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Re: A couple of features in RCS that CVS lacks... why?

From: Greg A. Woods
Subject: Re: A couple of features in RCS that CVS lacks... why?
Date: Fri, 27 Jul 2001 19:57:28 -0400 (EDT)

[ On Friday, July 27, 2001 at 13:48:25 (-0700), Josh Baudhuin wrote: ]
> Subject: A couple of features in RCS that CVS lacks... why?
> First off, I'd expect that the update and commit command would have
> co(1)/ci(1)'s -s<state> option to allow you to pull the latest rev of
> a certain state. In fact, the documentation for the admin command,
> which allows you to _set_ the state of a revision after the fact,
> reads:

RCS "states" are far far less useful in CVS than they can be in RCS.

That's because CVS already uses the RCS state for "magic" internal-only
uses.  You have to be very careful not to collide with the "dead" state,
or remove the "dead" state from any file.  This has much deeper
implications than you might expect if you don't have a very deep
understanding of the internal operation of CVS.

It's entirely likely that future versions of CVS might choose to use RCS
state values for other internal purposes too.

For example if "cvs update" and/or "cvs checkout" had a "-sSTATE" option
like the RCS "co" command does then it would have to be made smart
enough not to look back past any revision with a "dead" state lest it
resurrect an invalid variant of the file!  Also any '-s' option for "cvs
update" or "cvs checkout" it would have to be a sticky option and you'd
have to block commits on files stuck at a given state (just as '-r' is
sticky and will prevent you from doing a commit unless the stuck
revision happens to be a branch revision).

In CVS it also really doesn't make as much sense to change the state on
commit either.  CVS manages groups of files at once, but since you only
usually commit to one or two files out of the group it's best to
delegate any assignment of states to the "cvs admin" command (if you're
going to mess with RCS "states" at all).

In CVS the (much) better way to mark files as being in a particular
state w.r.t. your development process is to use tags.  With careful
construction of a naming scheme for tags it's possible to describe the
status of files as they evolve through the development and release
process.  Tags work just as well, if not better, with branches as
"states" do.

It's best to forget about the underlying features of RCS when you're
using CVS and instead focus just on what CVS is capable of and how best
to use CVS.  Having one feature that works really well is better than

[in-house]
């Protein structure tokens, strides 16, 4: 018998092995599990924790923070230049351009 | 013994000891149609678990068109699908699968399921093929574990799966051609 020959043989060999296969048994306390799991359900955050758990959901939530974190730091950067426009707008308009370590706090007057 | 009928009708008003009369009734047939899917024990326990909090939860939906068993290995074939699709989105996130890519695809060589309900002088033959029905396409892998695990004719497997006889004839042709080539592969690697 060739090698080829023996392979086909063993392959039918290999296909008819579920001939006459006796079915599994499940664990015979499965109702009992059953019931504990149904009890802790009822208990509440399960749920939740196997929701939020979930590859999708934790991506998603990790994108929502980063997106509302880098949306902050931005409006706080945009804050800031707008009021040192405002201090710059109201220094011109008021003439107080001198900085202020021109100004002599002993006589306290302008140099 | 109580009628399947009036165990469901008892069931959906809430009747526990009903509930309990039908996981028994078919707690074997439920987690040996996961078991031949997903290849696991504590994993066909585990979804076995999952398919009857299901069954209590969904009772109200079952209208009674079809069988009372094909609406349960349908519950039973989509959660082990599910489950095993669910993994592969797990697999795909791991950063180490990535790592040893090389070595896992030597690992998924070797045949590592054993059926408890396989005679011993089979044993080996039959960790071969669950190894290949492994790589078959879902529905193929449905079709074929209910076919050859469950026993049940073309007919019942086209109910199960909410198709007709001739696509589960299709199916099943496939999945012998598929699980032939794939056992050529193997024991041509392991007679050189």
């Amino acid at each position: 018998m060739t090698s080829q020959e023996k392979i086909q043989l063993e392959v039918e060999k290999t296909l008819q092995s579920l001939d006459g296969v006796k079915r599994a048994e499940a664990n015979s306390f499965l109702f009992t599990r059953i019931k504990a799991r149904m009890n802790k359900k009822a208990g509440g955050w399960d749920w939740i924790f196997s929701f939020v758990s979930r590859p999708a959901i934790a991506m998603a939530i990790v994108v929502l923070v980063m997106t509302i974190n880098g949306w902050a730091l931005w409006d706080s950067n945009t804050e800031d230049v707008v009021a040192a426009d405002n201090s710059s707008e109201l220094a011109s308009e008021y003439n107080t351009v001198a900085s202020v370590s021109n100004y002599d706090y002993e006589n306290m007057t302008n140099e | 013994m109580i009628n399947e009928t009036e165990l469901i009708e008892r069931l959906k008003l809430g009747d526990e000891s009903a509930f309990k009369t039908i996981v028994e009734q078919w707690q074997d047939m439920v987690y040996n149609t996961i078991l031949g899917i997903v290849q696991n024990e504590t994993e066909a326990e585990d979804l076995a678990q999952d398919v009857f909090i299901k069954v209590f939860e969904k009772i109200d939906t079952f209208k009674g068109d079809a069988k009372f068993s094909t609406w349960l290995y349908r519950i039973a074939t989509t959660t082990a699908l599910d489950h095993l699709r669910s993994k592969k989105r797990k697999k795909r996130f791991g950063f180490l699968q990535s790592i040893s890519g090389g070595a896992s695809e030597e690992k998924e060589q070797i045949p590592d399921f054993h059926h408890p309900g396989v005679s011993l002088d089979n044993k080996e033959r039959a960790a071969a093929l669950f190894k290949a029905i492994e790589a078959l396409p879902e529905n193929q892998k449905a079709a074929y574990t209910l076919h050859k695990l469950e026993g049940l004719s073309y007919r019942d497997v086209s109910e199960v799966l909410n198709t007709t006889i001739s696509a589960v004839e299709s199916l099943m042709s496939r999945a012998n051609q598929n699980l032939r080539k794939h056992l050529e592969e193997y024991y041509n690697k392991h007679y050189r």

having two somewhat similar but half-baked features at the same time.
CVS does need something like the RCS state information internally and so
in CVS states are always going to be less useful and trickier to use
than tags, i.e. be second class to tags....

All of this is very much along the lines of why you should basically
ignore revision numbers when using CVS -- they're also just internal-
only information that CVS needs to keep track of the things it does and
not something that's directly relevant or useful, and certainly not to
be changed unexpected, by the user.

> `-sSTATE[:REV]'
>      Useful with CVS.  Set the state attribute of the revision REV to
>      STATE.  If REV is a branch number, assume the latest revision on
>      that branch.  If REV is omitted, assume the latest revision on the
>      default branch.  Any identifier is acceptable for STATE.  A useful
>      set of states is `Exp' (for experimental), `Stab' (for stable),
>      and `Rel' (for released).  By default, the state of a new revision
>      is set to `Exp' when it is created.  The state is visible in the
>      output from CVS LOG (*note log::), and in the `$Log$' and
>      `$State$' keywords (*note Keyword substitution::).  Note that CVS
>      uses the `dead' state for its own purposes; to take a file to or
>      from the `dead' state use commands like `cvs remove' and `cvs
>      add', not `cvs admin -s'.

In other words I disagree with much of the advice given in that paragraph!  ;-)

(worst of all it suggests using silly abbreviations for proper words,
though in its defense it's just copied from the rcs(1) manual!)

> I would say that it's NOT really "useful with CVS" unless commit and
> update allow you to specify state.

Well, you can still use states to mark revisions with particular
information that's somewhat more static and more closely assosciated
with a given revision, but indeed RCS "states" are hardly useful with
CVS at all in any manner.

                                                        Greg A. Woods

+1 416 218-0098      VE3TCP      <address@hidden>     <address@hidden>
Planix, Inc. <address@hidden>;   Secrets of the Weird <address@hidden>

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